is dramatic. The two other humps are also reasonably explained; i.e.,
eye (i) hit the gulf shore and when it was (ii) closest to the instruments
located in Macon, Georgia.
6.1 Anomalous segment
The reason for legitimately excising the segment (left-side) of fig. 7
from the correlation plot can be understood as follows.
During this time the storm was responsible for considerable turbulence
For example, a close neighbor's house was the only one
damaged by a huge sweetgum tree that was broken by strong winds
at its half-height point.
The influence of such localized turbulence is of much greater influence
on a pressure sensor than it is on a seismometer. Its small
spatial extent is incapable of greatly disturbing
7 Arrival time issues
In the correlation analysis the pressure and seismicity data were adjusted
timewise to maximize the correlation coefficient. It was observed that
peaks of the pressure data preceded those of
the seismic data in all cases by a couple of hours. Explanation for
this arrival time difference can probably be understood in detail only with
additional experiments involving more than one pair of sensors, preferably
an array of sensors. It is thought that the pressure variations are
the result of buoyancy waves that travel at much lower speed than seismic
waves responsible for the seismometer response. Thus the tardiness of
the seismic data suggests that the origin of excitation is different for
the two. In particular, it is deduced that the pressure data derives
mainly from the outer bands of the storm (between eye and sensors), whereas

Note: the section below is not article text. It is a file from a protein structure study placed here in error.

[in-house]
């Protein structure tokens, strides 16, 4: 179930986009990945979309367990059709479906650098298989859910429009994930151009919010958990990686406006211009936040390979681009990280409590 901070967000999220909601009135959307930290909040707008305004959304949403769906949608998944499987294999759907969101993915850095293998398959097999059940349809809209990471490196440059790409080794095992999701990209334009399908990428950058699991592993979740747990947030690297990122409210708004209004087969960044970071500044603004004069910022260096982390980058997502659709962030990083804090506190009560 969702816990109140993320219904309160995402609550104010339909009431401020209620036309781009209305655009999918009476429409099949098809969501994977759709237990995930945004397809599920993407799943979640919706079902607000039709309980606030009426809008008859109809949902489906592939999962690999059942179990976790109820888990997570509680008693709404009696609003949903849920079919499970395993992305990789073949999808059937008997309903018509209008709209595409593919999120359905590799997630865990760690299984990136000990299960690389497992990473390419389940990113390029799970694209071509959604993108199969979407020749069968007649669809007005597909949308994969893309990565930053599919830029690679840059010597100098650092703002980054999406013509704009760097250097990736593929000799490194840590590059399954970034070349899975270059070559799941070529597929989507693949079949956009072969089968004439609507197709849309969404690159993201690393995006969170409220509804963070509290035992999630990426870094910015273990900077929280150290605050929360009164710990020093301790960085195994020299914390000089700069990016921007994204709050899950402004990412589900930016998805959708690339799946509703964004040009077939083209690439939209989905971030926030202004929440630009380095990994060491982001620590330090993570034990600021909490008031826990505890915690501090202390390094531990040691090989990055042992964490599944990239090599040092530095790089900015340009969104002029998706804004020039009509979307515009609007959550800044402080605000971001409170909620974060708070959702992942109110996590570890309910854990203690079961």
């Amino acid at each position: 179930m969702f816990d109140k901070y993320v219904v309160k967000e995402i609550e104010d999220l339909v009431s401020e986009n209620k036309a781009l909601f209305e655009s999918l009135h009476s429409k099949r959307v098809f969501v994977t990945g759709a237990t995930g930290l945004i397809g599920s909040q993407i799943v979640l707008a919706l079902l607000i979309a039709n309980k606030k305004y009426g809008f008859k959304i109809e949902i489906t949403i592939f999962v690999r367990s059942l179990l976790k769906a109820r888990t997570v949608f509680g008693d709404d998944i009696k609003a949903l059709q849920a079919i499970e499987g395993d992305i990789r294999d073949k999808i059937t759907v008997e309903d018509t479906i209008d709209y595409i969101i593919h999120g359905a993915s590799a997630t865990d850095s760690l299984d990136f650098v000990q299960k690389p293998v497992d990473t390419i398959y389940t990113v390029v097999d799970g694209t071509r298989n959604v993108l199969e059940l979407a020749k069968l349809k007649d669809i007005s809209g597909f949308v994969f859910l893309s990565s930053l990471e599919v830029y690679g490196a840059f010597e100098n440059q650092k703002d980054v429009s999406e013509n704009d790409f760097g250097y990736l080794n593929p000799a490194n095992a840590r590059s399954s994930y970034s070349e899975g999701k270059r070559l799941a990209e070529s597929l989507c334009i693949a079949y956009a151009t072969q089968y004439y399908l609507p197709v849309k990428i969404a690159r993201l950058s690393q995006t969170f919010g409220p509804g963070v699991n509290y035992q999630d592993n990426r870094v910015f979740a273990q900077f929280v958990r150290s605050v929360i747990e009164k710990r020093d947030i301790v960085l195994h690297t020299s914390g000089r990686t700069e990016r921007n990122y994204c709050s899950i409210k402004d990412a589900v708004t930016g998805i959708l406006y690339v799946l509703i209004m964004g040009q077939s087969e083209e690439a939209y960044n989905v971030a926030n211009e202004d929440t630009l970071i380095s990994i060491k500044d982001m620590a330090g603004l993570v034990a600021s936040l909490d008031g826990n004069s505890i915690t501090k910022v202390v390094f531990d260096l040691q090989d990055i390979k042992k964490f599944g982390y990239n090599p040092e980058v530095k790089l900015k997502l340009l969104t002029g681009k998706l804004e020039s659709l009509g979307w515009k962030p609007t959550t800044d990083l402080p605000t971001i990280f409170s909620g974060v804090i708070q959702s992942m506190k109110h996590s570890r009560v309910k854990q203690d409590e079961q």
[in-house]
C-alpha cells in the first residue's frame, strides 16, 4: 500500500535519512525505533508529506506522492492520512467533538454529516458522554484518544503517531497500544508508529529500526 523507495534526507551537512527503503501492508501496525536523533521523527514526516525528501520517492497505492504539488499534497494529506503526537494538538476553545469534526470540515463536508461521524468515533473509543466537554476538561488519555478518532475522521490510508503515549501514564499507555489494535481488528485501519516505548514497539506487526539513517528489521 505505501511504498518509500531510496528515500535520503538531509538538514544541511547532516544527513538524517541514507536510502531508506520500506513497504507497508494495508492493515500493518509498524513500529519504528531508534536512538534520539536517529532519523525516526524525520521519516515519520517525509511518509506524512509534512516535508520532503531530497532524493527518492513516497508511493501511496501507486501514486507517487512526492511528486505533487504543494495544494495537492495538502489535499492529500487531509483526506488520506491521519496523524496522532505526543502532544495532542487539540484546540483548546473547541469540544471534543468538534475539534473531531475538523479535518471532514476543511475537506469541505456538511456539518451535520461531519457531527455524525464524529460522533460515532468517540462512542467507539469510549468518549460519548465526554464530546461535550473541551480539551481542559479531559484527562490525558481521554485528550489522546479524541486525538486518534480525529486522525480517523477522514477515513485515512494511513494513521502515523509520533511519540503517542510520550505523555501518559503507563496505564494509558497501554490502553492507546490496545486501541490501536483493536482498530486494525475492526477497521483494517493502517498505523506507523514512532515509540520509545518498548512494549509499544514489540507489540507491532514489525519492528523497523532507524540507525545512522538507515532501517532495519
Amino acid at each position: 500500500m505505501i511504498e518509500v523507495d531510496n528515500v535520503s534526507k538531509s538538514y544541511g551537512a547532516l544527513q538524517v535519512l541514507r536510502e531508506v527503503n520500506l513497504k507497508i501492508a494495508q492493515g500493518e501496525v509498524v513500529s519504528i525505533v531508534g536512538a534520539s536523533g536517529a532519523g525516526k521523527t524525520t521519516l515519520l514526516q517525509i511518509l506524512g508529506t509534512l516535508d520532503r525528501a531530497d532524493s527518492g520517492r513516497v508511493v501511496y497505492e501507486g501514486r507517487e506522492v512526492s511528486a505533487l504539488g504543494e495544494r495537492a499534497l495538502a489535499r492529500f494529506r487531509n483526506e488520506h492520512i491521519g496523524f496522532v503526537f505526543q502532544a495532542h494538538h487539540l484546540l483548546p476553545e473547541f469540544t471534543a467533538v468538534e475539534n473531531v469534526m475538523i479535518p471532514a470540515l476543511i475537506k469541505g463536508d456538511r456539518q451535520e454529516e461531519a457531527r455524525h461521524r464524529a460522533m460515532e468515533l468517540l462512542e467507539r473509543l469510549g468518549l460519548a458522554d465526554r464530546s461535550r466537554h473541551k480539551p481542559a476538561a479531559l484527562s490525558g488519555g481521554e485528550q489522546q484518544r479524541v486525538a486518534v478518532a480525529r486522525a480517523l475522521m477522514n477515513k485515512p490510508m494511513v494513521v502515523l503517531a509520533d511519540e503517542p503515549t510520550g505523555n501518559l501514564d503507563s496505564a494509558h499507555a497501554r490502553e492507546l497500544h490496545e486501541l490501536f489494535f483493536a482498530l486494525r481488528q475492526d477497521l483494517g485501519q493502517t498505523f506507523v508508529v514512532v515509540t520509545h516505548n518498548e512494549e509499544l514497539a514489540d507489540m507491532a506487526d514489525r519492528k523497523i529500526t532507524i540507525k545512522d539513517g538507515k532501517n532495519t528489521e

the seismometer data derives from its eye. Because the outer bands
encounter a land discontinuity before the eye gets there, the pressure
should be first
to announce the encounter.
- R. Peters, ``Hurricane excitation of earth eigenmodes",
online at http://arxiv.org/html/physics/0506162
- see, for example, R. Peters, ``Damping'',
chapters 20 and 21,
Vibraton and Shock Handbook, CRC Press, 2005,
R. Peters, ``Friction at the mesoscale'', Contemporary Physics,
Vol. 45, No. 6, 475-490 (2004).
- Symmetric differential capacitive (SDC) sensor, U. S. Pat. No.
5,461,319. Online information is available at
- ``An affordable earthquake detector'', Popular
Science, p. 104, April (2005).
- From exploratory analysis of frequency domain features of
a record, using the *.wdq files generated by a Dataq ADC.
- Examples of the use of Excel's calculation of FFT's is to
be found in the article by R. Peters, ``Spreadsheet filtering by
FFT Gaussian-based Convolution'', online at
Pressure vs time for two of the three days of recording.
Oscillation thought to be triggered by passage of the eye onto shore.
Seismogram spectral characteristics the first day.
Seismogram spectral characteristics the second day.
Seismogram spectral characteristics the third day.
Records from the Easter Island earthquake that occurred at
12:01:35 UTC on 11 July 2005.
Correlation of fluctuations from the pressure sensor and the seismometer.
Figure 8: Fiji Islands earthquake; observe that the filtering
technique has introduced a numerical artifact (line with frequency of
Comparison of seismic fluctuation data after filtering (top) and
without filtering (bottom).
File translated from TEX by TTH, version 1.95.
On 16 Jul 2005, 12:30.